For other commands and help, I recommend you to read this article.

Few common Terms

Hey, do you ever find few terms on xda, related to development that go over your mind? Well, I recommend you to have a look at this post by Recognized Contributor @TheByteSmasher and give him the Thanks he deserves.

Understanding Android Makefile (

Well, I bet if go through many folders of the Source Code, you might find the file named! Here are few important things regarding that -
These files defines how to build that source code. There are well defined specific rules for files. Let me summarize them.

Name: We need to define a name for our build (LOCAL_MODULE := )
Local Variables: All builds may have some local variables so to start a new build it is good to clear all local variables (include $(CLEAR_VARS))
Files: We need to write all files we want it to be build (LOCAL_SRC_FILES := main.c)
Tags: Define tags for build. (LOCAL_MODULE_TAGS := eng development)
Libraries: If build needs to be linked to other libraries, we need to define them (LOCAL_SHARED_LIBRARIES := cutils)
Template file: We can define whether our build is executable,library or something else by including template file (include $(BUILD_EXECUTABLE))
BUILD_EXECUTABLE, CLEAR_VARS, etc. variables which are the absolute address of the template files are defined in build/core/

Now an example -
The following builds a simple APK. The codes beginning with a has(#) are the comments to tell you what the lines actually means.

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LOCAL_PATH := $(call my-dir)
include $(CLEAR_VARS)
# Build all java files in the java subdirectory
LOCAL_SRC_FILES := $(call all-subdir-java-files)
# Name of the APK to build
# Tell it to build an APK
include $(BUILD_PACKAGE)
Last line in file builds the APK file. Different source code types must be built differently so we can also use $(BUILD_EXECUTABLE), $(HOST_JAVA_LIBRARY), $(HOST_PREBUILT) etc. variables according to our source code. (Definitions like my-dir, all-subdir-java-files are in build/core/ We can add LOCAL_MODULE_TAGS variable to file to determine that module to be installed in that source code built. Here are the some defined tags and their meanings.

Makefile tricks.

>Build helper functions
A whole bunch of build helper functions are defined in the file build/core/
Try grep define build/core/ for an exhaustive list.
Here are some possibly interesting functions:
  1. print-vars - shall all Makefile variables, for debugging
  2. emit-line - output a line during building, to a file
  3. dump-words-to-file - output a list of words to a file
  4. copy-one-file - copy a file from one place to another

>Add a file directly to the output area

You can copy a file directly to the output area, without building anything, using the add-prebuilt-files function.
The following line, extracted from prebuilt/android-arm/gdbserver/ copies a list of files to the EXECUTABLES directory in the output area:

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$(call add-prebuilt-files, EXECUTABLES, $(prebuilt_files))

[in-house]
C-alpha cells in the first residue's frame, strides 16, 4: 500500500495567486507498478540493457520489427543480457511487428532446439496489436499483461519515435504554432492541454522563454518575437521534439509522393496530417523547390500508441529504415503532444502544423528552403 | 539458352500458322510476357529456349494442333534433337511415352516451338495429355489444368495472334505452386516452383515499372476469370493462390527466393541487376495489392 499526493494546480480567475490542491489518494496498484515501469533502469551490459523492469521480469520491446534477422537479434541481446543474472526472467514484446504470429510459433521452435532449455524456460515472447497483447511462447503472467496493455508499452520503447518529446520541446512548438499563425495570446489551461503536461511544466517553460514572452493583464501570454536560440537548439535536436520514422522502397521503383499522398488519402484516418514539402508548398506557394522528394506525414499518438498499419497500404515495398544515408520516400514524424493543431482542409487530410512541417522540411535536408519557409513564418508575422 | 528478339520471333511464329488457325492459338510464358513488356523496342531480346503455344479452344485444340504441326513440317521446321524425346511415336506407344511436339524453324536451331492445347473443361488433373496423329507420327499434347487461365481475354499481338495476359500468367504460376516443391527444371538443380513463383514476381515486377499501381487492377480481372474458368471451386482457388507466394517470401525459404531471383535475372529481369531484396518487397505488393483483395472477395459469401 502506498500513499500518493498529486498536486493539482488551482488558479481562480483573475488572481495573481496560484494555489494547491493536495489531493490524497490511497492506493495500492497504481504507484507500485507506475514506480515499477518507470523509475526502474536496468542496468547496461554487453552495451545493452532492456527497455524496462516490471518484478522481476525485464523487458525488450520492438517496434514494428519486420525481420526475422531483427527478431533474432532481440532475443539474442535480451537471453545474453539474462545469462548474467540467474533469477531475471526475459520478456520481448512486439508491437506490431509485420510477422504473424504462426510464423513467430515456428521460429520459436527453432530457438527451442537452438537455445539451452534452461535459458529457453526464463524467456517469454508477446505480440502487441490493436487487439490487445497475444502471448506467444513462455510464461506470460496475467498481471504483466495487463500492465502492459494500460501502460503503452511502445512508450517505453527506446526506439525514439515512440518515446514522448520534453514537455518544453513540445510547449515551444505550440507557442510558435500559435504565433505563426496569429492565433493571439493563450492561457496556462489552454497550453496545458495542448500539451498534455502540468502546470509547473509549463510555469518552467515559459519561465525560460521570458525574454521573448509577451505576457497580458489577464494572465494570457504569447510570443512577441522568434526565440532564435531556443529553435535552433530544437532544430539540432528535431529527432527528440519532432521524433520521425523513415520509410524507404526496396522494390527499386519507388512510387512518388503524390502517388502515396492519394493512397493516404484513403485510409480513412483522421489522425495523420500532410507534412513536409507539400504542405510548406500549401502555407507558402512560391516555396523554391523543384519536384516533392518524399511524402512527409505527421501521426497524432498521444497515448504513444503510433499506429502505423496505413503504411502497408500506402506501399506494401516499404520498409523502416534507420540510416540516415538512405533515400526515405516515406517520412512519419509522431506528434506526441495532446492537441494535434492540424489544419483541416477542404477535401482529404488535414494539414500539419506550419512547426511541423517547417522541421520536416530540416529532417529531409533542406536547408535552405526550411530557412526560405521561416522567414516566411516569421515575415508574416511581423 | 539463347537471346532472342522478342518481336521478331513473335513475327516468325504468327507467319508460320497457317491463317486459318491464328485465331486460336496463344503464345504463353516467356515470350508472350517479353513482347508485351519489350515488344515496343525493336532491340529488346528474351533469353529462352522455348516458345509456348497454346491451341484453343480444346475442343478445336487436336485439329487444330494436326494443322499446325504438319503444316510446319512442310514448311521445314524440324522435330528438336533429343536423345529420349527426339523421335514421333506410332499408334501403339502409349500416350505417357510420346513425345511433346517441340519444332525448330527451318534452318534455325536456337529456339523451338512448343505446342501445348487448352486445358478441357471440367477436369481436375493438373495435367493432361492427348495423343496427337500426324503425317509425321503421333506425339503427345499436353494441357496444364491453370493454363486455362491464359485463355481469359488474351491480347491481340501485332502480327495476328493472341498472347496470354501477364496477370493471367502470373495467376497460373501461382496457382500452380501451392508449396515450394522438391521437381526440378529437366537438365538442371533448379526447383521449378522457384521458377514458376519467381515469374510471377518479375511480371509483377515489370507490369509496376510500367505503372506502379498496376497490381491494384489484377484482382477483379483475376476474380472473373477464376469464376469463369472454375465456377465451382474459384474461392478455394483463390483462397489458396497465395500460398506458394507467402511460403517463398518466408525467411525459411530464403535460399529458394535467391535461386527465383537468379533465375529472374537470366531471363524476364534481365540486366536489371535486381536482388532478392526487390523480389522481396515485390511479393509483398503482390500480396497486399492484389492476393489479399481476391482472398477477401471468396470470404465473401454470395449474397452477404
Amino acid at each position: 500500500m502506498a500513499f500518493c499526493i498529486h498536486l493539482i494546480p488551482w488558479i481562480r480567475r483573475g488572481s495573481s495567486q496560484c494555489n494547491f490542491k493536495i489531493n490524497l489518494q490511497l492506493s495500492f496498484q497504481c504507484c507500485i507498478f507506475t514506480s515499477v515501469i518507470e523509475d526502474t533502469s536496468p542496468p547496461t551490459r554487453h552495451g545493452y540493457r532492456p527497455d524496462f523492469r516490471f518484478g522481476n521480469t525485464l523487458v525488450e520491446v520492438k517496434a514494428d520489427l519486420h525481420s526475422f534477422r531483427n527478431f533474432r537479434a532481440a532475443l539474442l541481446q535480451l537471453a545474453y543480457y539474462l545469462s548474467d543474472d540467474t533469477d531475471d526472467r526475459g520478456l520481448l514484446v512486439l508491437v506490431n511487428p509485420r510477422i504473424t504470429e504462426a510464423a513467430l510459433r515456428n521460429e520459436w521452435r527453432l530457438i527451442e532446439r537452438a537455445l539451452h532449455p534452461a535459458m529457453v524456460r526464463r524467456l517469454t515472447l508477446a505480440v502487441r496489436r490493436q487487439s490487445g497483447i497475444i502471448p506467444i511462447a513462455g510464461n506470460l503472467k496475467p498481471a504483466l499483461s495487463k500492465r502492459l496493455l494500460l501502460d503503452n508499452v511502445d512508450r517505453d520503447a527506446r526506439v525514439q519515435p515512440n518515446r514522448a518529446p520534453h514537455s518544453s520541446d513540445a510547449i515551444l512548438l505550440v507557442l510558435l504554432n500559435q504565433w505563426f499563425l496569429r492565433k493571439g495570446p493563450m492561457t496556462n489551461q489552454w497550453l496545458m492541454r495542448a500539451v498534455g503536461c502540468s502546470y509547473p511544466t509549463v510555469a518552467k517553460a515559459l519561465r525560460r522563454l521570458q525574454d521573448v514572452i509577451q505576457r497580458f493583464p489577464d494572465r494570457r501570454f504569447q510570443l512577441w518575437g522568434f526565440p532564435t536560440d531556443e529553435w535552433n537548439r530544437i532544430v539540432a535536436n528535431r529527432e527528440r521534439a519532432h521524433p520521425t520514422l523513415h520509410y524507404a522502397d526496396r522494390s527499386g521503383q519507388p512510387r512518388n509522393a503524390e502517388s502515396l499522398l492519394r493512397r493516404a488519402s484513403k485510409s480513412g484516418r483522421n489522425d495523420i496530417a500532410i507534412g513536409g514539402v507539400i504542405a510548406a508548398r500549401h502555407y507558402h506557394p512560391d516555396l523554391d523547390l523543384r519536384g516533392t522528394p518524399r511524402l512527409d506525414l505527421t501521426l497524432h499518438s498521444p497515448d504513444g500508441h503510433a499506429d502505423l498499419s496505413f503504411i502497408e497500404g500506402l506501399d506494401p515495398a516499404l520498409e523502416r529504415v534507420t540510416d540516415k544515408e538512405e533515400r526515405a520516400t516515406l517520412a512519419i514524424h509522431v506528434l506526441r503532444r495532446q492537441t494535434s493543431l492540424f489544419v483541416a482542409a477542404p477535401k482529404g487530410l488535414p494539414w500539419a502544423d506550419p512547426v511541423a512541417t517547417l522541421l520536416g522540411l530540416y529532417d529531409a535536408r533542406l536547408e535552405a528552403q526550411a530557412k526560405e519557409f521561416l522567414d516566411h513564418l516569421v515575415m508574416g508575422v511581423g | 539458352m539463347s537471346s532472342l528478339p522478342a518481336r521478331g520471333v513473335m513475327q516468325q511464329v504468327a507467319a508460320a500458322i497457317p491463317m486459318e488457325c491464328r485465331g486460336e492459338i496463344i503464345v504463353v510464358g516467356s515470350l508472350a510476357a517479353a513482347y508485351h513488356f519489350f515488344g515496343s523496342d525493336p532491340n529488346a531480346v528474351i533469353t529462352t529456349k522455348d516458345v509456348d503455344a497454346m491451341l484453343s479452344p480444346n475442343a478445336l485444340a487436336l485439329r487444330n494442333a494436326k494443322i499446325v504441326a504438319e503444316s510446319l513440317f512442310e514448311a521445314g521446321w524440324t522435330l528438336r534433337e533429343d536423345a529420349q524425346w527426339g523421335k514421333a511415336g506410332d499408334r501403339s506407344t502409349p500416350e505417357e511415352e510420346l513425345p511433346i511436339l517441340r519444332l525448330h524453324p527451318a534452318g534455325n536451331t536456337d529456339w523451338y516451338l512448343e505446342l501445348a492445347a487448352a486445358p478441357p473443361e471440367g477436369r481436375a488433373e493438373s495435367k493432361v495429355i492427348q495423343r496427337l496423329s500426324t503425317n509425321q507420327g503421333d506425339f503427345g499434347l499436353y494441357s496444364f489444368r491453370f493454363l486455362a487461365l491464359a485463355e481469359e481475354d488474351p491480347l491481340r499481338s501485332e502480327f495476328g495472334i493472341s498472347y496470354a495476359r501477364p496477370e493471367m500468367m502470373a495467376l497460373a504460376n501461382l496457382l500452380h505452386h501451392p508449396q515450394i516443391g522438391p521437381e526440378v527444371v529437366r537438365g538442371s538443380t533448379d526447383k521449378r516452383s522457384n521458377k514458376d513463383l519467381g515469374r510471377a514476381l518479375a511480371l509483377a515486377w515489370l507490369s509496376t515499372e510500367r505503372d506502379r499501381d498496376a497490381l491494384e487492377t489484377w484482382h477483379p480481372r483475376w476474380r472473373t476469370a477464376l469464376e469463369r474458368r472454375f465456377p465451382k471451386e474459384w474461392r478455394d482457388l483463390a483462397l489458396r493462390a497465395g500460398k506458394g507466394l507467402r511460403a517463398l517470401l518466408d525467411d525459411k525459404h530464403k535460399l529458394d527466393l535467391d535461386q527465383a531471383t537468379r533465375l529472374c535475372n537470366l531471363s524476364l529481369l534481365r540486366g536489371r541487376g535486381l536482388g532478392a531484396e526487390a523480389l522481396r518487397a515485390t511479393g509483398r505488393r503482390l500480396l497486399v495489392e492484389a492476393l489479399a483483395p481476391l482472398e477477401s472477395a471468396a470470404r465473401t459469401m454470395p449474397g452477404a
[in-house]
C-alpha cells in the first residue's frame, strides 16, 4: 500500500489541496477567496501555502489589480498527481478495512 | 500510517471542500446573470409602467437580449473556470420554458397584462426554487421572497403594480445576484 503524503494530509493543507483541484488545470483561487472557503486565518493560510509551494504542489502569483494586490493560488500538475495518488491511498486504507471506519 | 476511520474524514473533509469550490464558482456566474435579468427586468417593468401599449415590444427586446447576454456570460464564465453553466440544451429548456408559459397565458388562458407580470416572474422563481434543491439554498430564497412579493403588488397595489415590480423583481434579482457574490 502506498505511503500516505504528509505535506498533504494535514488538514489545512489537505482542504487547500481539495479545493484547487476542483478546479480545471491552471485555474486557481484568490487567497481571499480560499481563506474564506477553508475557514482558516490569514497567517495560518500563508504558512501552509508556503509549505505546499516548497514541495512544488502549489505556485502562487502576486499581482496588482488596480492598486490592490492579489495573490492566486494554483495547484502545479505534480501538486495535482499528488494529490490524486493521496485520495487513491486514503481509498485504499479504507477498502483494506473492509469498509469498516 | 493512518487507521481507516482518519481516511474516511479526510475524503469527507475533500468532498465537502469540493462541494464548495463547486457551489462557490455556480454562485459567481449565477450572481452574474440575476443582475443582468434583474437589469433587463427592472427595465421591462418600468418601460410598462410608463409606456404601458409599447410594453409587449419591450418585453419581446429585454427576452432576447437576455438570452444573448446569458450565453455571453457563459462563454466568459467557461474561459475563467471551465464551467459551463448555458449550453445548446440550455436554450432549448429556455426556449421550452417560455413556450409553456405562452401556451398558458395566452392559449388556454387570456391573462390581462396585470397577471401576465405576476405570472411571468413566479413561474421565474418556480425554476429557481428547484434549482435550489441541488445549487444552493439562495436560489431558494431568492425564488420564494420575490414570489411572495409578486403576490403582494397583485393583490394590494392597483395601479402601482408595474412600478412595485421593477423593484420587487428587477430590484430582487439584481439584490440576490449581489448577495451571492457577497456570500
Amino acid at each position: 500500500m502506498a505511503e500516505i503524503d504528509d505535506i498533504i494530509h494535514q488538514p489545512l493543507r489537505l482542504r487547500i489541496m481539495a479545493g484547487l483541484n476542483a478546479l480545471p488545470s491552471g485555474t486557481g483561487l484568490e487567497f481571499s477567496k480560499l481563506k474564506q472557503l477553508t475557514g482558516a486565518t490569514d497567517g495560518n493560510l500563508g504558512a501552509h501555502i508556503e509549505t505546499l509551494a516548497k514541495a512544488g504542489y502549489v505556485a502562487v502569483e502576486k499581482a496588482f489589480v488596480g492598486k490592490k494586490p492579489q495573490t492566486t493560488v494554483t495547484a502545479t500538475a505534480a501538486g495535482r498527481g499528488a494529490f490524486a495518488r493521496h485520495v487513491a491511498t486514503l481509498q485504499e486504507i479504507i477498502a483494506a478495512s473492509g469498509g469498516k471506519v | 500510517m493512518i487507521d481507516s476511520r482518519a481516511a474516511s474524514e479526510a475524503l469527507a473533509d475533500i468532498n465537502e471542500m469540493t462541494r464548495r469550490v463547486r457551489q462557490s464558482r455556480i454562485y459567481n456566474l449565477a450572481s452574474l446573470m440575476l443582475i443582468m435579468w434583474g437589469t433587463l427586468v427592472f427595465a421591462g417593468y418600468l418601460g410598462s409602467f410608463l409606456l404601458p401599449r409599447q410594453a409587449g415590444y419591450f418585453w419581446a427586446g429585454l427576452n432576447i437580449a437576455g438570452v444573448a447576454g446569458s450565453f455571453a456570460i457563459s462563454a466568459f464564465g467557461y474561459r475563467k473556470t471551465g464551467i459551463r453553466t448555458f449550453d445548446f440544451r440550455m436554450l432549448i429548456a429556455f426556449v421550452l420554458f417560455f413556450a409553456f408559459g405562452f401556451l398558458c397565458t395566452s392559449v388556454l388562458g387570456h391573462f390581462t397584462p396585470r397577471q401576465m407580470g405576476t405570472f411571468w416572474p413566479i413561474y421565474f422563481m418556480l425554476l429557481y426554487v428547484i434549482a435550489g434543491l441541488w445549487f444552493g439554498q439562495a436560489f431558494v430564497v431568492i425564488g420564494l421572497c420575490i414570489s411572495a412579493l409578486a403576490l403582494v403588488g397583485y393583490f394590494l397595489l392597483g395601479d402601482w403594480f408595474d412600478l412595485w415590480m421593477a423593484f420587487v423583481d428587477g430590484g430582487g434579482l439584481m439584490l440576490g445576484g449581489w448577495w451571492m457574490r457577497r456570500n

Understanding the Device Tree

Note - This is by no means complete, and there will be omissions as have explained all this top of my head and copied pasted certain bits that I have here on my own device tree. - this will tell the build system to include and to build sources specifically for your device. I have explained a bit of it above as well. - this is for the kernel, the build system uses that to drop the kernel image in place. - specifies the appropriate device's make file, to use for building. i.e. device/htc/pico/ my case), This is device-specific as well. - Every device has a codename, and there is a file named as the codename of device. It specifies the properties and extras to copy over into the final output, in this case, it could be for example, - This is the meat of it all, this is where compiler conditional flags are set, partition layouts, boot addresses, ramdisk size, and so on.
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LOCAL_PATH := $(my-dir)

ifeq ($(TARGET_DEVICE),pico)
include $(call all-makefiles-under,$(LOCAL_PATH))
^This is how the build will use that to build recovery, sensors, lights and camera (of course there will be more), its saying 'Yo Builder, go into each of the directories specified, and build the respective sources'
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LOCAL_PATH := $(call my-dir)

include $(CLEAR_VARS)


# include the non-open-source counterpart to this file
-include vendor/htc/pico/
^ This one is pretty simple and tells the build system to go to the vendor tree of the device and include for building.
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    $(LOCAL_DIR)/ \
^Just specifying the makefiles of the device.
Now in this one, I'm taking a file that I found over the internet with a suitable explanation of it. Credits to the post over stackoverflow for the valuable efforts.
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LOCAL_PATH:= $(call my-dir)

TARGET_PREBUILT_KERNEL := device/lg/gt540/kernel
TARGET_PREBUILT_RECOVERY_KERNEL := device/lg/gt540/recovery_kernel

# This will vary from device!
TARGET_CPU_ABI := armeabi
TARGET_CPU_ABI := armeabi-v6l
TARGET_CPU_ABI2 := armeabi